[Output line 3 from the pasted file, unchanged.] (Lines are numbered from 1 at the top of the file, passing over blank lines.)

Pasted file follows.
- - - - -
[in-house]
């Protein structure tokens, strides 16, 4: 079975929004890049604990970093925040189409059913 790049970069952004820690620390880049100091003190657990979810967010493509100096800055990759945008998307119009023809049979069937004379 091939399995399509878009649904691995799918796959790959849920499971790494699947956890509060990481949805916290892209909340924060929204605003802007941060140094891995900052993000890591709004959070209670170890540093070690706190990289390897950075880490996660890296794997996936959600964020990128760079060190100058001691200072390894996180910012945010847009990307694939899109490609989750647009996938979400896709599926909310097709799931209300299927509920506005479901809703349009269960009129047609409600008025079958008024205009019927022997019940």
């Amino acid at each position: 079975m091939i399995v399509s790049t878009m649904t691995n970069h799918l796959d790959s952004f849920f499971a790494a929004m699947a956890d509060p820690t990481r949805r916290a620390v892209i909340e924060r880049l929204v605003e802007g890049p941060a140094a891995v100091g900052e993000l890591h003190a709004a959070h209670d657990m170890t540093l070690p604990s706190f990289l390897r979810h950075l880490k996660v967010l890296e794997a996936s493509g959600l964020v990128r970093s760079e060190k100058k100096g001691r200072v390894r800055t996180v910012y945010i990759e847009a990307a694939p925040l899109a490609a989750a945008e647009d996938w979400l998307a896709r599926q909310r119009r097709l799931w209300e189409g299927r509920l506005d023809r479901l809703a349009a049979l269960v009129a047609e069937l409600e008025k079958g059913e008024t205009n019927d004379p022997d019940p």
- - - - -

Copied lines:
């Amino acid at each position: 079975m091939i399995v399509s790049t878009m649904t691995n970069h799918l796959d790959s952004f849920f499971a790494a929004m699947a956890d509060p820690t990481r949805r916290a620390v892209i909340e924060r880049l929204v605003e802007g890049p941060a140094a891995v100091g900052e993000l890591h003190a709004a959070h209670d657990m170890t540093l070690p604990s706190f990289l390897r979810h950075l880490k996660v967010l890296e794997a996936s493509g959600l964020v990128r970093s760079e060190k100058k100096g001691r200072v390894r800055t996180v910012y945010i990759e847009a990307a694939p925040l899109a490609a989750a945008e647009d996938w979400l998307a896709r599926q909310r119009r097709l799931w209300e189409g299927r509920l506005d023809r479901l809703a349009a049979l269960v009129a047609e069937l409600e008025k079958g059913e008024t205009n019927d004379p022997d019940p």